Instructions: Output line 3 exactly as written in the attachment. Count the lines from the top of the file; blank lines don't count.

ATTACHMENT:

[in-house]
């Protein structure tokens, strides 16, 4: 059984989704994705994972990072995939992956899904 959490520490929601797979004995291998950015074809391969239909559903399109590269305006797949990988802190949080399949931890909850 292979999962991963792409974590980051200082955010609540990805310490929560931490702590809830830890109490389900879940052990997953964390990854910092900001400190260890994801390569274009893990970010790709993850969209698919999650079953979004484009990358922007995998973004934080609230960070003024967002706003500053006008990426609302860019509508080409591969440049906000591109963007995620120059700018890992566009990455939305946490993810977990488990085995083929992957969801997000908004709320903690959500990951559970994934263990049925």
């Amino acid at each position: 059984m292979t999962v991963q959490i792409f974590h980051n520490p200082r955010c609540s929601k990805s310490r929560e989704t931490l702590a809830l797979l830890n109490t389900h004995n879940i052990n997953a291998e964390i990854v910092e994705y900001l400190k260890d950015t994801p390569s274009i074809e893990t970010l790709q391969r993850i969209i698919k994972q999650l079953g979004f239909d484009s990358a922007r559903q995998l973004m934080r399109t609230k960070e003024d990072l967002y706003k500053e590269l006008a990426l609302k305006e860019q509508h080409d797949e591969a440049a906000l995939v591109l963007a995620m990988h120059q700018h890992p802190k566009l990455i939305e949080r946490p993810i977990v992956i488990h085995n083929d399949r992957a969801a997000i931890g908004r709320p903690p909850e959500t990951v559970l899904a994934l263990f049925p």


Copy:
């Amino acid at each position: 059984m292979t999962v991963q959490i792409f974590h980051n520490p200082r955010c609540s929601k990805s310490r929560e989704t931490l702590a809830l797979l830890n109490t389900h004995n879940i052990n997953a291998e964390i990854v910092e994705y900001l400190k260890d950015t994801p390569s274009i074809e893990t970010l790709q391969r993850i969209i698919k994972q999650l079953g979004f239909d484009s990358a922007r559903q995998l973004m934080r399109t609230k960070e003024d990072l967002y706003k500053e590269l006008a990426l609302k305006e860019q509508h080409d797949e591969a440049a906000l995939v591109l963007a995620m990988h120059q700018h890992p802190k566009l990455i939305e949080r946490p993810i977990v992956i488990h085995n083929d399949r992957a969801a997000i931890g908004r709320p903690p909850e959500t990951v559970l899904a994934l263990f049925p």